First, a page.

Social and ecological sustainability does not run counter to corporate success but in fact contributes to this goal. Long-term economic success is likewise a fundamental requirement for effective sustainable operations.
The company enjoys excellent profitability and has set itself the strategic target of a minimum operating return on sales of 15 per cent. Porsche took a new approach to the refinancing of sustainable projects in the reporting year by posting a green bonded loan of one billion euros – the largest of its kind to date and the first to be issued by an automotive manufacturer. Over 100 institutional investors, including banks, pension funds and insurance providers, are participating in the scheme.
At the same time, Porsche is making major investments to ensure it retains its innovative capacity and can embrace the digital revolution. Digitalisation impacts all areas of the company – from internal processes to the interaction with customers to the development of new products and services. An innovation management system that extends across all of the company supports the generation of new impetus, driving the testing of technologies and trends and encouraging Porsche’s employees to take the initiative to shape mobility in sustainable ways.
In accordance with the Global Reporting Initiative Standards, information provided on the topic of “economic stability” contributes to the reporting requirements of GRI 201: Economic Performance. This information is measured and reported on the basis of the Porsche AG Group’s financial analysis, financial data and calculations of added value.
Long-term customer relations
In the field of customer relations, Porsche sets high standards with regard to maintaining long-term customer satisfaction and loyalty. “Inspiring customers with a unique product and brand experience” is therefore one of the four main aims of the Porsche Strategy 2025 Plus. A diverse collection of measures that are presented to customers as a uniform package help ensure that this objective is met. Consequently, the Sales and Marketing division uses a variety of measures to strengthen customer satisfaction and loyalty over the long term and to further optimise the customer journey at Porsche.
The sports car manufacturer sets great store by asking customers early and often about their requirements in relation to future car generations and mobility services so that these can be taken into account during the product development process. Porsche also obtains regular feedback from its customers for the purpose of making ongoing improvements to existing cars and services. The company developed the Porsche Advisors Club in collaboration with Porsche drivers, thus offering the latter the chance to submit their opinions and suggestions on cars and concepts at any time, or upon specific developmental milestones being reached.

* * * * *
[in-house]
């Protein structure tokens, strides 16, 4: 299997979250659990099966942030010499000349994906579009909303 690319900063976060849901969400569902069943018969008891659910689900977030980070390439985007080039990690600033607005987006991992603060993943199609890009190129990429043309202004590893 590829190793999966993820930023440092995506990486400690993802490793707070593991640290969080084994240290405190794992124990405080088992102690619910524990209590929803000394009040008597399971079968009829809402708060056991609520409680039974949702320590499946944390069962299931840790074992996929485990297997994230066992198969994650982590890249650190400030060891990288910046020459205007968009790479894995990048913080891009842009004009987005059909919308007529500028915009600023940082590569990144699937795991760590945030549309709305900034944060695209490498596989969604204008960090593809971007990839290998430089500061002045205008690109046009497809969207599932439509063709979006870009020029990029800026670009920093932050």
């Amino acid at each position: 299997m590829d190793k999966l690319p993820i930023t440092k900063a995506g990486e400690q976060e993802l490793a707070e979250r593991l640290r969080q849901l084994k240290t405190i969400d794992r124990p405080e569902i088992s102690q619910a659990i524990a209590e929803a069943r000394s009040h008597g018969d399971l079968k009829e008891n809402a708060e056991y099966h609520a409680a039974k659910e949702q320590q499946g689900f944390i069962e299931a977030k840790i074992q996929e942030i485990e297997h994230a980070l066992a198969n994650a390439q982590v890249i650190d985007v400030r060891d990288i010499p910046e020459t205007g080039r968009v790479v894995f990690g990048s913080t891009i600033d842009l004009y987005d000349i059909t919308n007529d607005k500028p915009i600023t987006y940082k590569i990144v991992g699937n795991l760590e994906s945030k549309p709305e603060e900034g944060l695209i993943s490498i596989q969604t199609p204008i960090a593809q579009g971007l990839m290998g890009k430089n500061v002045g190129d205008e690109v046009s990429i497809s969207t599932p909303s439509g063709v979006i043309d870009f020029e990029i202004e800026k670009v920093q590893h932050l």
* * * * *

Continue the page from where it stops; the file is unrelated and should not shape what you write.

Personal dialogue with customers is a key element in the maintenance of long-term customer relations. Queries sent directly to Porsche are answered as quickly as possible by a team of highly qualified specialists. In the reporting year 2019, around 141,000 customer inquiries were processed at Porsche AG and the global sales subsidiaries alone. Over the same period, the international Customer Interaction Centre additionally answered around 665,000 questions on topics relating to all aspects of Porsche.
Thanks to digitalisation, the focus is now on the customer more than ever. Future technologies enable a more intensive and, above all, more interactive experience of the world of Porsche. Depending on the market, customers are offered a range of innovative communication channels such as apps, social media, live chats and messenger services that ensure easier and faster digital communication between them and the company. All these communication options are pooled on the My Porsche customer portal and the customer relationship management system in a user-friendly manner.
Direct contact in retail is a key element in generating customer satisfaction. Against this backdrop, the ongoing qualification of employees at the Porsche Centres takes on fundamental significance. The excite! programme specifically trains employees from the Porsche Centres, sales subsidiaries and Porsche AG to transform all contact with customers into a unique experience. This programme has been introduced to great effect in six markets with around 5,500 employees from over 220 Porsche Centres.